May 15, 1928 – November 4, 1963
Trumpeter Joe Gordon was born and raised in Boston, Massachusetts. As a teenager, he became a fan of the Count Basie band, and especially trumpeter Harry "Sweets" Edison. Later, Joe was impressed by a live performance of "Little" Benny Harris with the Coleman Hawkins/Don Byas group. Soon after, he took a modern music class at the New England Conservatory taught by trumpeter Fred Berman.
Joe also worked as a sandwich boy on the railroad between Boston and Albany, and would take his trumpet along and make as many jam sessions as he could at stops along the way. His first gig seems to have been with vibraphonist Pete Diggs' band in Akron, Ohio. In Boston, pianist and bandleader Sabby Lewis heard Joe and asked him to join his band. Lewis had a high profile band in Boston, and this opportunity led to Joe's first record session, with alto saxophonist Charlie Mariano in December 1951. In December, 1952, Charlie Parker was in Boston. Joe, along with a rhythm section of Dick Twardzik (piano), Charles Mingus (bass) and drummer Roy Haynes, can be heard on a radio broadcast with Bird which is now available on a CD.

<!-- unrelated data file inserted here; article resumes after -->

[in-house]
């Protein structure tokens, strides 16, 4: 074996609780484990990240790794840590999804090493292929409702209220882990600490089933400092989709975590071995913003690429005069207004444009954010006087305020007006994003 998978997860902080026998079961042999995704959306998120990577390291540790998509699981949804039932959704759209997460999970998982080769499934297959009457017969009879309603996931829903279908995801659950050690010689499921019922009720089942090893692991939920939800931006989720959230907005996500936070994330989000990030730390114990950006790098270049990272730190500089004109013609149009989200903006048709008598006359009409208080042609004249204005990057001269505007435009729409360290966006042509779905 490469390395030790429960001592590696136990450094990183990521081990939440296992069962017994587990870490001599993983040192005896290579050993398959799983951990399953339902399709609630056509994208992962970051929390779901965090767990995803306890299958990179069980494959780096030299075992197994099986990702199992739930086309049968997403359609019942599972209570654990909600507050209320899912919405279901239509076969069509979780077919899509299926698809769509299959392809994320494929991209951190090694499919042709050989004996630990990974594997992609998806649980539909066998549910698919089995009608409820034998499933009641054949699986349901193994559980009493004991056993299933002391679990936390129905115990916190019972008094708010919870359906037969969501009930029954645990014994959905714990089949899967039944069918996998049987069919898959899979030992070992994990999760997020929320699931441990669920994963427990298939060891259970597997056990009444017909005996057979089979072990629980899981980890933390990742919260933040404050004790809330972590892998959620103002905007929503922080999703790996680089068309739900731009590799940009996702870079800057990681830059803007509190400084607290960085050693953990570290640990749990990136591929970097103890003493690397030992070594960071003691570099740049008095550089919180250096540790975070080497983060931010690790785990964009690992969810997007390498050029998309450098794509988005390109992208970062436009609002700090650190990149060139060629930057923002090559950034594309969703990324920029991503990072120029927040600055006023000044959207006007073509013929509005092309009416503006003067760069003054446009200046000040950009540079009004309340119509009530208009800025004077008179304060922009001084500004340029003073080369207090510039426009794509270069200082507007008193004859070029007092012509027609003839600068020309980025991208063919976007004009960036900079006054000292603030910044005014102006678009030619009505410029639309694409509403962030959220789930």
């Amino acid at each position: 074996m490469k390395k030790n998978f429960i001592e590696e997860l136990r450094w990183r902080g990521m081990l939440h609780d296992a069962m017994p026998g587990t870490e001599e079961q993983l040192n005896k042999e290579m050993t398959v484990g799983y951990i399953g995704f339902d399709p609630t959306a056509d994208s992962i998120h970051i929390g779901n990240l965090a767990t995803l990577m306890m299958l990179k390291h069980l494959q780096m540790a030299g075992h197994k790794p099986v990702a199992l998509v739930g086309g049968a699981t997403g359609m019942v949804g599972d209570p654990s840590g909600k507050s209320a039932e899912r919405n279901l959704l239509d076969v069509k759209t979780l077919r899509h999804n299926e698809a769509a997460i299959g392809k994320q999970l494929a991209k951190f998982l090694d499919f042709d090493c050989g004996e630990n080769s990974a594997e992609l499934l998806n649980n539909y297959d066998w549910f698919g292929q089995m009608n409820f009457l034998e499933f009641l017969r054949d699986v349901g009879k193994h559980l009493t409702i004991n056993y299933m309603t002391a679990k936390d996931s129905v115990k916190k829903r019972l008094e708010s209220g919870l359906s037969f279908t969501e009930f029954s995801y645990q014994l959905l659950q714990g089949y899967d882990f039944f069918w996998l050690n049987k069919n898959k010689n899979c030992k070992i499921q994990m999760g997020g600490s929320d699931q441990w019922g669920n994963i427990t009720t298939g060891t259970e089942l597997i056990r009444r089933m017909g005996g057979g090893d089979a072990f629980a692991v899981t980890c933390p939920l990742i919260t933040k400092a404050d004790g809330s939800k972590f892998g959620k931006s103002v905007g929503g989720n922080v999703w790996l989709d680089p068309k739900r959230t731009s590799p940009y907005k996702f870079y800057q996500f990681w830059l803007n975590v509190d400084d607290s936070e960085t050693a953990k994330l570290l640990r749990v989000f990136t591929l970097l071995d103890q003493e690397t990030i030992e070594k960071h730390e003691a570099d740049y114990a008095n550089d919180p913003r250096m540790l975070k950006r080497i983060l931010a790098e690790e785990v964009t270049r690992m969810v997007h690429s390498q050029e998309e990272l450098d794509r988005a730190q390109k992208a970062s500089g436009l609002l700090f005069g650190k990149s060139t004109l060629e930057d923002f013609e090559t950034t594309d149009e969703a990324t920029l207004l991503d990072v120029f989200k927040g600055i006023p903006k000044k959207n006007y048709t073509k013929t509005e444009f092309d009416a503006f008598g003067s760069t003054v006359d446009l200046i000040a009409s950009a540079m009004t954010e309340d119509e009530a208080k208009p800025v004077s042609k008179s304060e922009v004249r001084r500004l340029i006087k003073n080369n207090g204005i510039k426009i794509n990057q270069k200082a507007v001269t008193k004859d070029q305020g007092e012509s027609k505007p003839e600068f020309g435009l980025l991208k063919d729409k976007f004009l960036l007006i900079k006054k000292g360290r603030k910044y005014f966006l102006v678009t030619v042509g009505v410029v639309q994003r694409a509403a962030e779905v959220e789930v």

Joe's first New York recording session was with Art Blakey for Mercury Records (May 20, 1954). Less than four months later, on September 3 and 8, Joe went back in the studio for Mercury, this time recording his own first session as a leader ("Introducing Joe Gordon"). On December 2 he recorded on an interesting two-trumpet/tenor sax date under the leadership of Donald Byrd with Hank Mobley for the Transition label. In May and June of 1956 he did three recording sessions with Dizzy Gillespie's World Statesmen big band and toured the Middle East with that all star band. On July 2, 1956, he joined Hank Mobley in the front line to record three tracks on Horace Silver's "Silver's Blue" album for Columbia Records.
Joe moved to the West Coast (L.A.) and did his first recording with Barney Kessel the end of March 1959. The date also featured drummer Shelly Manne. In May, Joe made his first recording under Manne's leadership. In late September, the band made their first of a series of important recordings live at The Black Hawk in San Francisco. In the end of April, 1960, Joe was back at The Black Hawk, this time recording with Thelonious Monk for Riverside, alongside Harold Land and Billy Higgins. Less than three weeks later Joe was back in the studio recording on Harold Land's "West Coast Blues" session, (Terrain, Compulsion, Ursula). On July 11, 12 & 18, Joe did his last sessions as a leader (see Heleen).